I really like this phrase, and once you have mastered English conversation well you can delve into the art of it. But how do you say what you mean, and mean what you say?
- Say what you mean: Sounds easy, huh? Saying what you mean is more than choosing your words and stating them. Words, after all, have at least three meanings: what you mean, what the listener thinks you mean, and the dictionary definition(s). Getting those first two meanings into alignment is the ultimate success of every speaker. One way to be clearer about saying what you mean is to think about your message from your listener’s perspective. Is the message crafted using words appropriate to the listener? You’d use different terms and jargon with someone skilled and experienced with a topic than with someone new to the information. It is up to the speaker to choose language that conveys the message and the meaning, rather than using language that makes the listener work to understand what’s being said.
- Mean what you say. In order to mean what you say, you have to be very firm and certain about what message you are trying to communicate. If your message sounds like your waffling about on a topic, and you’re not, you are unfairly misleading your listener. This is no time for passive aggressive communication, hinting about hoping someone will “get” what you really mean, or outright disingenuous messages (frequently referred to as “lies”). If you don’t mean it, best keep silent.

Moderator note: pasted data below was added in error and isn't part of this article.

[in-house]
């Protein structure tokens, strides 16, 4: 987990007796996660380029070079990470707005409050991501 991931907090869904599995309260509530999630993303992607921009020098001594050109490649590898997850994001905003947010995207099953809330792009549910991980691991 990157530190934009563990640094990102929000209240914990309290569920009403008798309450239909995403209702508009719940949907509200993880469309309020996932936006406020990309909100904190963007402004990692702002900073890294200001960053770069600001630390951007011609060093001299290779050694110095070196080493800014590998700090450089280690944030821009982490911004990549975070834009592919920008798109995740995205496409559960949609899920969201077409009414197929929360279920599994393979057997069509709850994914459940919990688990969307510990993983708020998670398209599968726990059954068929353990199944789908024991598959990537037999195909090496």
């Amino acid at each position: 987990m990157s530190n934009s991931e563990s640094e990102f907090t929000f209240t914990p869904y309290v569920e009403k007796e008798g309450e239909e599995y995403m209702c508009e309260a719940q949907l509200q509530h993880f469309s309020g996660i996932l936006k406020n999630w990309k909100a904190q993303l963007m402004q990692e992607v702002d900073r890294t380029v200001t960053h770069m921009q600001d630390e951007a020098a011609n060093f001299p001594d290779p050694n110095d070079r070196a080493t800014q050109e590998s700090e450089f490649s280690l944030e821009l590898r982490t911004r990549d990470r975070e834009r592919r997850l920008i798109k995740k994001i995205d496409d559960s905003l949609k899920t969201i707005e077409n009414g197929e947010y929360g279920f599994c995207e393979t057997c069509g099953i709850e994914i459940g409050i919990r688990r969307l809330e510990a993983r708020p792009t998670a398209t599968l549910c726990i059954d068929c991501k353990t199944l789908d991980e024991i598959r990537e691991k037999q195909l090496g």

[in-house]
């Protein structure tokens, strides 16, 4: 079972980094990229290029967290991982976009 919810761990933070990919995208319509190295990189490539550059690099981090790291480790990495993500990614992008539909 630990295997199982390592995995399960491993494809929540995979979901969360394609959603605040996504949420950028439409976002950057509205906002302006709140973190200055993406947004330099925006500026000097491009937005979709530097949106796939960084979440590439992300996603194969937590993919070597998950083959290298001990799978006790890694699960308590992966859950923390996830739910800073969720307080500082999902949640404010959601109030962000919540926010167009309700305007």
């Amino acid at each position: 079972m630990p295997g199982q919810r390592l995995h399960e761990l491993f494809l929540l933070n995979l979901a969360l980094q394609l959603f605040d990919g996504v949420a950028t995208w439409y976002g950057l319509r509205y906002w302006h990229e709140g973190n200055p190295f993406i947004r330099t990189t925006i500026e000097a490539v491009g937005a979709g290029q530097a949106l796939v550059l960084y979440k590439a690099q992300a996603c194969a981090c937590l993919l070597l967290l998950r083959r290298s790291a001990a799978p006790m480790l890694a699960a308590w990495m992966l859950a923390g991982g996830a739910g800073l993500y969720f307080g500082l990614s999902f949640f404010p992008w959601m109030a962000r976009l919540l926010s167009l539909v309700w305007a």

- Illustrate or demonstrate your message. Once you have said what you meant, and meant what you said, you can take one further step to enhance the understanding of your message. The simplest way to do this is with descriptive word and examples that clarify the message. Descriptive words are not necessarily big words, and they should be used to more succinctly craft your message, rather than used to show off your vocabulary. Think of the differences in a message using these terms: a drink, a cold drink, and an ice cold drink. See how the subtleties of the messages are made clearer by your choice of words. Using an example or illustration further clarifies your message, again preventing confusion and misunderstanding. Using the example from the last paragraph I could say: “I’d like something to drink, some cold water, in a large glass filled to the top with ice.”
While these three steps may seem awkward and difficult now, when you start working the concepts into every day communication, you’ll soon see how quickly your communications skills improve.
That’s right, communication is a skill, which means with practice comes improvement